Aston Martin will be reintroducing the Lagonda brand as the first marque devoted solely to zero-emission luxury vehicles. The British auto maker presented the 4-place Lagonda Vision Concept at the Geneva Motor Show as the first of what could be as many as three models. Production of the first may begin as early as 2021.

In addition to the full-size design concept, the Aston stand had two 40-percent scale models of coupe and SUV versions of the show car. Aston said these additional variants could be produced by 2023. No technical details were released on the Lagonda Vision, which is primarily a design exercise on the direction these future vehicles may take. The company did say it envisions a vehicle running on solid state batteries with a range of about 400 miles and the ability for wireless inductive charging within 15 minutes.

The low-slung luxury car features doors that slide open and portions that flip up to access both the front and rear seating areas through a B-pillarless design. The car is low to the ground, with a sleek roofline and short front and rear overhands.

Electric power key to the design

“The electrification revolution means there is no longer any need for horse and carriage design,” Marek Reichman, Aston Martin’s chief creative officer, said of the car’s look. “Our new concept shows the scope of design opportunities that open up once you no longer need to provide space for a large power source directly in front of the passenger compartment. In the Lagonda Vision concept, the batteries occupy the floor of the car. Everything above that line belongs to us.”

While the concept eschews a traditional hood and grille, Reichman said the shape needs to be sleek and dynamic to allow the vehicle to cut through the air as efficiently as possible to preserve battery life. “The shape of the Lagonda Vision Concept is the result of satisfying a number of different requirements,” he said. “The need to make a bold design statement, to establish Lagonda as a company of the future and to show how technological advancement can help liberate design, too.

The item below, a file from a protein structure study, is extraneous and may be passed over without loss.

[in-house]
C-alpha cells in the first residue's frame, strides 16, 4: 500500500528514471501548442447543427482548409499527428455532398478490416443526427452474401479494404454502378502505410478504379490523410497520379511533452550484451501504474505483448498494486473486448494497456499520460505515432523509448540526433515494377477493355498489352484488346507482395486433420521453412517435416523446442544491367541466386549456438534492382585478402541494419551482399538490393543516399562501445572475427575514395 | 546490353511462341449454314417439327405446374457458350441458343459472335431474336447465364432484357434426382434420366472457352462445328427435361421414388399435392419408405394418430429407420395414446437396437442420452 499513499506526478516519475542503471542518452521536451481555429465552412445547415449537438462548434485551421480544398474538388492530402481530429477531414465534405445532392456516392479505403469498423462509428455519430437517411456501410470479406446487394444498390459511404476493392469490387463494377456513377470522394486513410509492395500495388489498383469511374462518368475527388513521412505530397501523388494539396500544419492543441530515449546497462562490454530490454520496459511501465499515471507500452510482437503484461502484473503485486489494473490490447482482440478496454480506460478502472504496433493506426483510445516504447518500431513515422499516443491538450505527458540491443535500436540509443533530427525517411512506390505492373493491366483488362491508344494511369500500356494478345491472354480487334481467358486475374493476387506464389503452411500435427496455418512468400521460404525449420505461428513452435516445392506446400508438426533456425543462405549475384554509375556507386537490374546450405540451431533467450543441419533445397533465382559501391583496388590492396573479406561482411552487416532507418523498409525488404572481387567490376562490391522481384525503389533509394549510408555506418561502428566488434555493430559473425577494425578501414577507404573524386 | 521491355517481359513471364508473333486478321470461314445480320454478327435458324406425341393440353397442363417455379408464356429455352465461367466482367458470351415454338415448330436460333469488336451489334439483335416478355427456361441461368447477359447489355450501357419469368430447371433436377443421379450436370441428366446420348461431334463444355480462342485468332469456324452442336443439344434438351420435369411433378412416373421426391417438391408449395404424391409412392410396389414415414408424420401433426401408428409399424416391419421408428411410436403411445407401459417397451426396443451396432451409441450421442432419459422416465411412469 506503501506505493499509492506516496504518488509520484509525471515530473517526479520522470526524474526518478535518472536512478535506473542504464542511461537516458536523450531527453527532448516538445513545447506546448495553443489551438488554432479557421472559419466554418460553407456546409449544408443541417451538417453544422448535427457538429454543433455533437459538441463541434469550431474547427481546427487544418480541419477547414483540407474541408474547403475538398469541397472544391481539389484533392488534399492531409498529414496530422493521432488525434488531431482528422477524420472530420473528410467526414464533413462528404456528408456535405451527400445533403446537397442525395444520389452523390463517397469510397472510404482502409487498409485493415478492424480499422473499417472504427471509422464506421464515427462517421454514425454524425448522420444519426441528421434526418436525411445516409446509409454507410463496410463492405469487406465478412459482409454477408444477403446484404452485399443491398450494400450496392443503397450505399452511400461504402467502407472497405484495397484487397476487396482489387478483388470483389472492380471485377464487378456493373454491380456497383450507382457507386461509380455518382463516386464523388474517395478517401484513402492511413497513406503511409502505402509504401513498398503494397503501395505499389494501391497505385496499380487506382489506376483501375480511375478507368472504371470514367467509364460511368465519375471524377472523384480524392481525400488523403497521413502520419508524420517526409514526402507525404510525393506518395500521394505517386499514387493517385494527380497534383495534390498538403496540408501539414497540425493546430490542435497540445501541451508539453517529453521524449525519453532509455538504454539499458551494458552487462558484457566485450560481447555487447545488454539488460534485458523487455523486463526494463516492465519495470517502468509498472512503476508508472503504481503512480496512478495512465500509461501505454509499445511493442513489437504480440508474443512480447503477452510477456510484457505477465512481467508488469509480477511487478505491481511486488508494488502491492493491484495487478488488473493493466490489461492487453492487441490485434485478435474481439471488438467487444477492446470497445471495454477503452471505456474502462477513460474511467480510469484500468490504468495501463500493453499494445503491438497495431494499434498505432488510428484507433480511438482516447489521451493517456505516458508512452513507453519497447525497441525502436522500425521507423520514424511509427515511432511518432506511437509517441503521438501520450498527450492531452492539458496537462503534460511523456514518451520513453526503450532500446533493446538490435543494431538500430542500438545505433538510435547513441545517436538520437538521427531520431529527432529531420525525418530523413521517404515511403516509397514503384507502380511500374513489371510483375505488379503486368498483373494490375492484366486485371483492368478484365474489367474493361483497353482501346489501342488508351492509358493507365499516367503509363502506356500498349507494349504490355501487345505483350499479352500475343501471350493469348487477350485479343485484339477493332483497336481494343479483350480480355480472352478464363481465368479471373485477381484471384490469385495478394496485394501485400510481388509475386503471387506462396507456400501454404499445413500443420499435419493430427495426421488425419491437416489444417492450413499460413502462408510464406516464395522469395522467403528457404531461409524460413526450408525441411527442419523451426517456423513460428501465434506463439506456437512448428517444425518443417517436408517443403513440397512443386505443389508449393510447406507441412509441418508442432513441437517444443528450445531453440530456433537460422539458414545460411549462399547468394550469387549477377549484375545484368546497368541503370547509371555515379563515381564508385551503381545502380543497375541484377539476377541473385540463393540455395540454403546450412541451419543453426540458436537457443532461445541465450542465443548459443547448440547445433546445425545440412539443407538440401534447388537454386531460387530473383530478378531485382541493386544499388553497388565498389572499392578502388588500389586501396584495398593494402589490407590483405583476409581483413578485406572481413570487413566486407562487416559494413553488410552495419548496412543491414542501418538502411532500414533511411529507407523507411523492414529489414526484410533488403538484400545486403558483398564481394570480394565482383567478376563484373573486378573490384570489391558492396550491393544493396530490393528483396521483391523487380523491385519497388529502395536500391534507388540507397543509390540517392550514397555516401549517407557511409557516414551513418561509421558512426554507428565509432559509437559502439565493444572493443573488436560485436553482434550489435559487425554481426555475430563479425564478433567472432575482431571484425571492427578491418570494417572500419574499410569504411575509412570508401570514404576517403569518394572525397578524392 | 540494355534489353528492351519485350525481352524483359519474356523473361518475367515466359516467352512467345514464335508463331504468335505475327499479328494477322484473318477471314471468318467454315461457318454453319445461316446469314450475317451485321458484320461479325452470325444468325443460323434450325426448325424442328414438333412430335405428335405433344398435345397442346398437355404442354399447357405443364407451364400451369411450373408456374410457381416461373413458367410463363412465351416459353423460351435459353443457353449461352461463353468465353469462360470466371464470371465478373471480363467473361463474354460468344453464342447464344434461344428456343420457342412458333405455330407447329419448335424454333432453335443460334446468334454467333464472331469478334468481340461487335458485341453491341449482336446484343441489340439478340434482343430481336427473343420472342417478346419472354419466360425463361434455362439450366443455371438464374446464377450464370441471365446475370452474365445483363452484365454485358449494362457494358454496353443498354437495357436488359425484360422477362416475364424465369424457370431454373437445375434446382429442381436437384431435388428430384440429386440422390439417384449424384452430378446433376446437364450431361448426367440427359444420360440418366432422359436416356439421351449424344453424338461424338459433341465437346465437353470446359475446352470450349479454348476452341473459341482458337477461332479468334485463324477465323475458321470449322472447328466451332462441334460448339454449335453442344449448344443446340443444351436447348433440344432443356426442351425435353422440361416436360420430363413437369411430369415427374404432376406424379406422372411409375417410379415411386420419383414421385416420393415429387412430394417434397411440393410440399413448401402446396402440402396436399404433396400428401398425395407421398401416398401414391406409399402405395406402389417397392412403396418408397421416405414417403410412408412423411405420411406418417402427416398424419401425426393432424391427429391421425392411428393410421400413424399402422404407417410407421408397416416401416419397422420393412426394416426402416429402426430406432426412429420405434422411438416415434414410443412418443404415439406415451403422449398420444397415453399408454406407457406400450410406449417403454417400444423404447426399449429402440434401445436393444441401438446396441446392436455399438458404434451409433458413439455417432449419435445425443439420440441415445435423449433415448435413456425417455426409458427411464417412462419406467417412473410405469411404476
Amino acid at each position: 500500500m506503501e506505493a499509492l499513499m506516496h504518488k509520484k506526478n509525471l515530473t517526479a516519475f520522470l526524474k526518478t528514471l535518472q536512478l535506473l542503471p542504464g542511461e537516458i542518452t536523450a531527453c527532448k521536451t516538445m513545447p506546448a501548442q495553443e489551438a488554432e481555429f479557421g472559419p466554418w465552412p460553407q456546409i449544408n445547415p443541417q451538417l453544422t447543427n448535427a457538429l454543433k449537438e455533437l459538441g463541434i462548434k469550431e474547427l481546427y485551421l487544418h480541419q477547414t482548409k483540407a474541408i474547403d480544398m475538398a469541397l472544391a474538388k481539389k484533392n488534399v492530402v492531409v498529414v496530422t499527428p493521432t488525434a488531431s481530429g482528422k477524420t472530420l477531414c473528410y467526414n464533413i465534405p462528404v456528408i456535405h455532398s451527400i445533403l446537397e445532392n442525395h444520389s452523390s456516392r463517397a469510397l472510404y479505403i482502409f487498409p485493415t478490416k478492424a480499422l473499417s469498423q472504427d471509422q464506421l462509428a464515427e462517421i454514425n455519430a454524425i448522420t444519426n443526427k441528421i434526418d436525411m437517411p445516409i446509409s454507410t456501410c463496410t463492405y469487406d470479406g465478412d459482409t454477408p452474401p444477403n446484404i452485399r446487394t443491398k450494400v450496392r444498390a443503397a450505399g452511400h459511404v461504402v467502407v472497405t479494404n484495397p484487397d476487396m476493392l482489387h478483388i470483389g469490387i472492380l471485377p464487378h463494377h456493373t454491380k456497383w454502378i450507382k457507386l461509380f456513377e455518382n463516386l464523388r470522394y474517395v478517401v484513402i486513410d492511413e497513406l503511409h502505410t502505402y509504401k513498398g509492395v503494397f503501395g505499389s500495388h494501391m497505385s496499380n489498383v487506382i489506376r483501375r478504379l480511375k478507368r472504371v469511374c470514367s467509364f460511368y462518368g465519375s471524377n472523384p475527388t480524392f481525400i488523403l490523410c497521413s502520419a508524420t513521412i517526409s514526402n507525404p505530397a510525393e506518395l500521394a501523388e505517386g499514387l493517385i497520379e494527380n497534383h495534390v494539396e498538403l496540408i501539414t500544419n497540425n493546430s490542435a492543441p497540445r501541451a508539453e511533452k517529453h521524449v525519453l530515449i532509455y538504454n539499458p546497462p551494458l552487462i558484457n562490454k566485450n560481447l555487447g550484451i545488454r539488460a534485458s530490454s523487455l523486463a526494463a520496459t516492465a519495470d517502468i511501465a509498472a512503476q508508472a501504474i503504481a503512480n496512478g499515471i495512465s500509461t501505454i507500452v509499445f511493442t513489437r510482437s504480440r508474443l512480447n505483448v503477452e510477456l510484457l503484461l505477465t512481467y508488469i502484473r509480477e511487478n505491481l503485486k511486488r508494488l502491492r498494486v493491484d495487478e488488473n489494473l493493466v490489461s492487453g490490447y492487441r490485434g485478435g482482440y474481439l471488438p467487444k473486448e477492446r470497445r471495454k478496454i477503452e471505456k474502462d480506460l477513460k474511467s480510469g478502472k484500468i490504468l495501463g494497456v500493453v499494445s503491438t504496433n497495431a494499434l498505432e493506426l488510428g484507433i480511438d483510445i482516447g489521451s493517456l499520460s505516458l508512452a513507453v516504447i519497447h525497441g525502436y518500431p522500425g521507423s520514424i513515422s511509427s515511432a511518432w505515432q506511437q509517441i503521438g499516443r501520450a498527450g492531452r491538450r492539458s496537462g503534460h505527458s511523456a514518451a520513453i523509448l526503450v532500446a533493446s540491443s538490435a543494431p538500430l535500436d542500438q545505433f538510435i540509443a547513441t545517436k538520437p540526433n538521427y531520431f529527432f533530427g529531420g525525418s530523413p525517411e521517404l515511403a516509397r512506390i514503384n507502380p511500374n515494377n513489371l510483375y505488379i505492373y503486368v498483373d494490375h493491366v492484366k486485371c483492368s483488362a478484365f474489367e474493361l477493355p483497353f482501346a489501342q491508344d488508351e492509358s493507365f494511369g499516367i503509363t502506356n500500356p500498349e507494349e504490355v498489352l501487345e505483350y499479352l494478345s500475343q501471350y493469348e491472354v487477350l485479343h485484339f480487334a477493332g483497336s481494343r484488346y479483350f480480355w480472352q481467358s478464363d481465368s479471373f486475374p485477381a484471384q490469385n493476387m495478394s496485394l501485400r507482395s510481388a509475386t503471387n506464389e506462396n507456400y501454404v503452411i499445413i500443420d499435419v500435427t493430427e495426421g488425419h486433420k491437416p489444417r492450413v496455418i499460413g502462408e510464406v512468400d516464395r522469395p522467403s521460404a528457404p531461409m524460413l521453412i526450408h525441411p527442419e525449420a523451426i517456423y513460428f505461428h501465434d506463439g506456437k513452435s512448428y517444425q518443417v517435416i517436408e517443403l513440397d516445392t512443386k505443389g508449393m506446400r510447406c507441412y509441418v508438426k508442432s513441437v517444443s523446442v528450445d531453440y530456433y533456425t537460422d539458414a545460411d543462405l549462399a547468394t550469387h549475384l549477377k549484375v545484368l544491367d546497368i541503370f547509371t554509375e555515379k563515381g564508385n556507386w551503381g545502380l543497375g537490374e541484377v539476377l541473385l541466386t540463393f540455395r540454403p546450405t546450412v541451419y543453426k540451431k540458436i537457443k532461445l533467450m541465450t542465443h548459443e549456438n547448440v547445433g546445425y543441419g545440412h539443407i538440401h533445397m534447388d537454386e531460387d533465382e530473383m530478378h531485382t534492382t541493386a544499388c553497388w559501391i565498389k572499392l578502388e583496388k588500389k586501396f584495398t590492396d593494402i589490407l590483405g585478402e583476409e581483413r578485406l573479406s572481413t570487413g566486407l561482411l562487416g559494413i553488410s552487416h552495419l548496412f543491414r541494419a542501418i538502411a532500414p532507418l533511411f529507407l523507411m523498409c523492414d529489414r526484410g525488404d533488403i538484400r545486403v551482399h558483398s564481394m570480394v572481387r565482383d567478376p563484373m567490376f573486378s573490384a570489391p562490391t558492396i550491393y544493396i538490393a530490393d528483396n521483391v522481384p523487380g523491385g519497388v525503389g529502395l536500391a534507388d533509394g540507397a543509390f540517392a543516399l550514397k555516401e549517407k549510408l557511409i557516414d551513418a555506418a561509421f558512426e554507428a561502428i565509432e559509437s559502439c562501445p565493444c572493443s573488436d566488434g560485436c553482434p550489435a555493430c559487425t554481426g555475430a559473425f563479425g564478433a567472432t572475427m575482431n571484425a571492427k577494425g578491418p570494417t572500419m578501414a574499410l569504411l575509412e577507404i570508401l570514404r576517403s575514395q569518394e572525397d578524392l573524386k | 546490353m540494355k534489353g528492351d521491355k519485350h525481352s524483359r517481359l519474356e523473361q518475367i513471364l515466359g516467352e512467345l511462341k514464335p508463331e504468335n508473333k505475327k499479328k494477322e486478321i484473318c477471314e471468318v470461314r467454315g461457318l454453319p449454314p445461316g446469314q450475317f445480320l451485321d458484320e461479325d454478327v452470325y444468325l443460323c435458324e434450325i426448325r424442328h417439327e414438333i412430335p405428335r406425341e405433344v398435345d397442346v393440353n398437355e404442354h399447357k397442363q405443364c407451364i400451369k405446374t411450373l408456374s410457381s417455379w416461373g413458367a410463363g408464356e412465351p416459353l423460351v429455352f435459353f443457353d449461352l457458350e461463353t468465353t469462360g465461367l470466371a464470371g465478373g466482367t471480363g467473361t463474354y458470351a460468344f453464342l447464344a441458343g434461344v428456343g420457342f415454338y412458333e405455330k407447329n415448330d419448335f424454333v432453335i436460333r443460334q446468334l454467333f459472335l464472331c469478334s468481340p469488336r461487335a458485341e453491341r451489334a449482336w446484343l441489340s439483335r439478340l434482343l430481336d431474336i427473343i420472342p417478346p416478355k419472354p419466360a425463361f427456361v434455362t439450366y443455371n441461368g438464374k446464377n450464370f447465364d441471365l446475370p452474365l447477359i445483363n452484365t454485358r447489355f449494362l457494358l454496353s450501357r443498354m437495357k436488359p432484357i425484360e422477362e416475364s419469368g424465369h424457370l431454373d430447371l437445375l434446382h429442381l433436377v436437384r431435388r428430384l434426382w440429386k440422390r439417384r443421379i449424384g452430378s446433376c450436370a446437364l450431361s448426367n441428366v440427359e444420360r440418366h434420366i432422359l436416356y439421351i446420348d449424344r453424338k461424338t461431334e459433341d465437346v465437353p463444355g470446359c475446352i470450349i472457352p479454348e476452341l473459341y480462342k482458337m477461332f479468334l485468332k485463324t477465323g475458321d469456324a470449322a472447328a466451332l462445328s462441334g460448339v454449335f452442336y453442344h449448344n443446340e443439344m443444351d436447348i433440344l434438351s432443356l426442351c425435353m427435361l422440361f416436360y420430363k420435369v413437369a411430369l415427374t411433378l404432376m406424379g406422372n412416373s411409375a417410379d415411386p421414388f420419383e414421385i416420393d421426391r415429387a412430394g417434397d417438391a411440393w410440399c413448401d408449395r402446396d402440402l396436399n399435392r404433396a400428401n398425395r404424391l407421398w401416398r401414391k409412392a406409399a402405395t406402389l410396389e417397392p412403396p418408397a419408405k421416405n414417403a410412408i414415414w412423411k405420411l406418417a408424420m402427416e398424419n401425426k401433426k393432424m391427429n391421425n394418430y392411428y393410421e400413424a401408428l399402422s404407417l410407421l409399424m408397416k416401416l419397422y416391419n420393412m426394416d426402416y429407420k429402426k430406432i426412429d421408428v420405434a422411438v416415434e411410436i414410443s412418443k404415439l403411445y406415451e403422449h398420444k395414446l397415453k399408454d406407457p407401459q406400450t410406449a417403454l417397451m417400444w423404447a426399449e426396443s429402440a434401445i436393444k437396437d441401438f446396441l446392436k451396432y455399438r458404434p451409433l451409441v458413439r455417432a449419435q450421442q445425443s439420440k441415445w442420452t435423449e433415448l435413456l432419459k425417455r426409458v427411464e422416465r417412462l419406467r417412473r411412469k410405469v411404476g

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Furniture-inspired interior

Reichman turned to English furniture designer David Linley to develop a cabin that blends both modern and traditional materials. As a result, the interior uses not only carbon fiber and ceramics for a contemporary feel, it also blends rich materials like cashmeres and silks for the floor coverings and seating surfaces.

In addition to electrification, the Lagonda Vision Concept also anticipates a high level of autonomous capability. As a result, the steering wheel not only moves from left to right to accommodate both left- and right-hand drive markets, but also stows away entirely when the vehicle is in self-driving mode. Accordingly, the front seats can swivel 180 degrees to allow those passengers to directly interact with the rear seat occupants.

“For owners of true luxury cars, autonomy has existed for over a century, in a carbon-based form called a chauffeur,” said Andy Palmer, president and CEO of Aston Martin. “We imagine most Lagonda customers will choose to be driven, but whether by a person or a computer will be up to them. And if they want to drive themselves, the car will ensure that is a delightful and memorable experience. Lagonda will provide that choice.”


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